This article was originally published in Altinget on 18 June 2021.
By Jeppe Grue, technical director for green fuels and thermal energy, Denmark.
Power-to-X has a huge potential for agriculture and is essential to achieving Denmark's climate targets. However, the technological solutions have to be scaled up and implemented if this is to be realised. We need to be clear about the framework conditions for Power-to-X and accelerate development across the whole value chain – as quickly as possible.
The Danish Government and the parties in parliament are currently debating historic CO2 reductions in agriculture, and there is a lot at stake.
In particular, the reliance on technology has been criticised as wishful thinking and ‘pie in the sky’. Not least because the Government is assuming that as much as five million tonnes of CO2, out of a total reduction target of 7.1 million tonnes by 2030, will come from new technology.
Technological solutions cannot stand alone, but we also cannot escape the fact that technology like Power-to-X is essential if we are ever to succeed with the green transition. This is true of agriculture and of other sectors, where we cannot simply replace ‘black energy’ at the socket with green electricity from sun and wind.
Agriculture accounts for about a fifth of Denmark’s climate footprint and is still emitting the same amount of CO2 as in 2010.
But Power-to-X could enable agriculture to move from being a major climate challenge to being part of the solution – and in fact to help ensure that heavy transport and industry can switch to a sustainable future, because agriculture could play a crucial role as both consumer and producer in a Power-to-X value chain.
This means, for example, that in the coming years, agriculture could replace the use of fossil-based artificial fertiliser with climate-friendly alternatives based on green ammonia.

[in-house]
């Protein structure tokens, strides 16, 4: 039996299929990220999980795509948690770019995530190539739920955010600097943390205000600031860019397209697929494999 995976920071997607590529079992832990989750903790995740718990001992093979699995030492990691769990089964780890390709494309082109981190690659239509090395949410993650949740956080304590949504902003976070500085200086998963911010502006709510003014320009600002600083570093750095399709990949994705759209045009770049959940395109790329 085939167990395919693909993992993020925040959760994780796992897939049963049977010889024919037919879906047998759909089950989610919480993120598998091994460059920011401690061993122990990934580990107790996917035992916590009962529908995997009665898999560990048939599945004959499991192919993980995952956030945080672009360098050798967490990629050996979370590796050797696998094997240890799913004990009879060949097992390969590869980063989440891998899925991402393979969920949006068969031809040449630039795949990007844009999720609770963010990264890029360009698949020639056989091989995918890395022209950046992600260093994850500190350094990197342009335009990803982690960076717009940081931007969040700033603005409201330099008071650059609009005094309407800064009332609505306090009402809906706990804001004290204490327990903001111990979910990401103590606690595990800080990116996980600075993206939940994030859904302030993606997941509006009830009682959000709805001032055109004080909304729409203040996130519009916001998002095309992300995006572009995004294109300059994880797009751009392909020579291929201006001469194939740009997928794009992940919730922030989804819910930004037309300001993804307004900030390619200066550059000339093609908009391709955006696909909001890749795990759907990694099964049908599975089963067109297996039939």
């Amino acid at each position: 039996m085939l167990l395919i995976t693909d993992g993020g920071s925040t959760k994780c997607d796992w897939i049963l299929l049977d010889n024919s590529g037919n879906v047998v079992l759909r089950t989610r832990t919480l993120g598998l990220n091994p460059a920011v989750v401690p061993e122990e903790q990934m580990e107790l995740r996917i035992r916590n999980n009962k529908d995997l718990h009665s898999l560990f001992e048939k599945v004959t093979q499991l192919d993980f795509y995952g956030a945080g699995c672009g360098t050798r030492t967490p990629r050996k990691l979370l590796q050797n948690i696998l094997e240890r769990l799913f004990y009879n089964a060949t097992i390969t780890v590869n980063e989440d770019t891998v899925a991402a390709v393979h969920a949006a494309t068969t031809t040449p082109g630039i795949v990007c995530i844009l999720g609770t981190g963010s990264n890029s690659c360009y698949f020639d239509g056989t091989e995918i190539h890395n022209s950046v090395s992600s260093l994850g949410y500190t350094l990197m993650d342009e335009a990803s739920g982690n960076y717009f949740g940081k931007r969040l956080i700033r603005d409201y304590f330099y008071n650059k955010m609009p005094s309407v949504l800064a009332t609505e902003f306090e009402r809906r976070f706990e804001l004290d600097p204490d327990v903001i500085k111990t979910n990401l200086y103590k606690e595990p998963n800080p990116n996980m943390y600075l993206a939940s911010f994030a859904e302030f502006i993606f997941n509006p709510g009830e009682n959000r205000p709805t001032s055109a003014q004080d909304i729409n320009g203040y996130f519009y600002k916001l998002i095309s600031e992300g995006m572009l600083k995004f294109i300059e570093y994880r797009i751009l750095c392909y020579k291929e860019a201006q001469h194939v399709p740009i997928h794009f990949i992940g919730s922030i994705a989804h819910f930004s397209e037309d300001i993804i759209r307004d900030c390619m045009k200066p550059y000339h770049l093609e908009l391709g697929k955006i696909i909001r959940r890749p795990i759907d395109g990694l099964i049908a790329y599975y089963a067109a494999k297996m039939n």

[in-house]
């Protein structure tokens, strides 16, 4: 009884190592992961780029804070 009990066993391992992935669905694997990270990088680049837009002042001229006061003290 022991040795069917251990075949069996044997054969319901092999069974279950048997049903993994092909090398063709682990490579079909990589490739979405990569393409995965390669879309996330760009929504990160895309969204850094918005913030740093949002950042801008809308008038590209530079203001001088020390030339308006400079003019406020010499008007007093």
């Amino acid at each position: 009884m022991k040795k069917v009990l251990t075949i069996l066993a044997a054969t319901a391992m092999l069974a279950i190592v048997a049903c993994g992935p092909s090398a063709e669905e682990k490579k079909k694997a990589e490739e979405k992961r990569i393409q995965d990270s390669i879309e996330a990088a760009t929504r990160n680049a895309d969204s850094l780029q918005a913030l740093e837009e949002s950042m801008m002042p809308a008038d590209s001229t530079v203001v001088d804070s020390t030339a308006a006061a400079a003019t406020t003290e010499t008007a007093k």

A concrete Power-to-X project which could make this possible is Copenhagen Infrastructure Partners’ forthcoming 1 gigawatt electrolysis plant in the city of Esbjerg, which will turn offshore wind energy into around 600,000 tonnes of green ammonia – enough to cover the fertiliser needs of the whole of Danish agriculture and reduce CO2 emissions by 1.5 million tonnes.
Moreover, technologies such as hydro-thermal liquefaction (HTL) and pyrolysis can turn straw, slurry, and other waste products from agriculture into sustainable oil, which can be used with green hydrogen from solar and wind power to produce aviation fuel, for example.
The organic nutrients released from the process can be fed back into agriculture as fertilisers, and the technologies also raise the possibility of storing CO2 in the ground as bio-coal. In practical terms, for example, it is estimated that Stiesdal’s SkyClean project could halve the CO2 footprint from agriculture.
So, there is no doubt that the technological potential is huge, but before it can be realised, the technologies have to be brought up to an industrial scale and implemented. For this to happen, we need above all to be clear about the framework conditions for Power-to-X and to accelerate development across the whole value chain – as quickly as possible.
We are in the same position now with Power-to-X that we were in with wind turbines 20 years ago, but unlike then, Denmark is not a ‘first mover’.
The market and the whole infrastructure around Power-to-X need to be expanded further, and Power-to-X products need to be able to compete with, and ultimately outcompete, fossil-based alternatives.
If we succeed in this, Denmark and Danish agriculture have a unique opportunity to be climate leaders and to export new green solutions to the rest of the world. However, we have plenty to do if political ambitions and green visions for Denmark are to be turned into substantial CO2 reductions as early as 2030.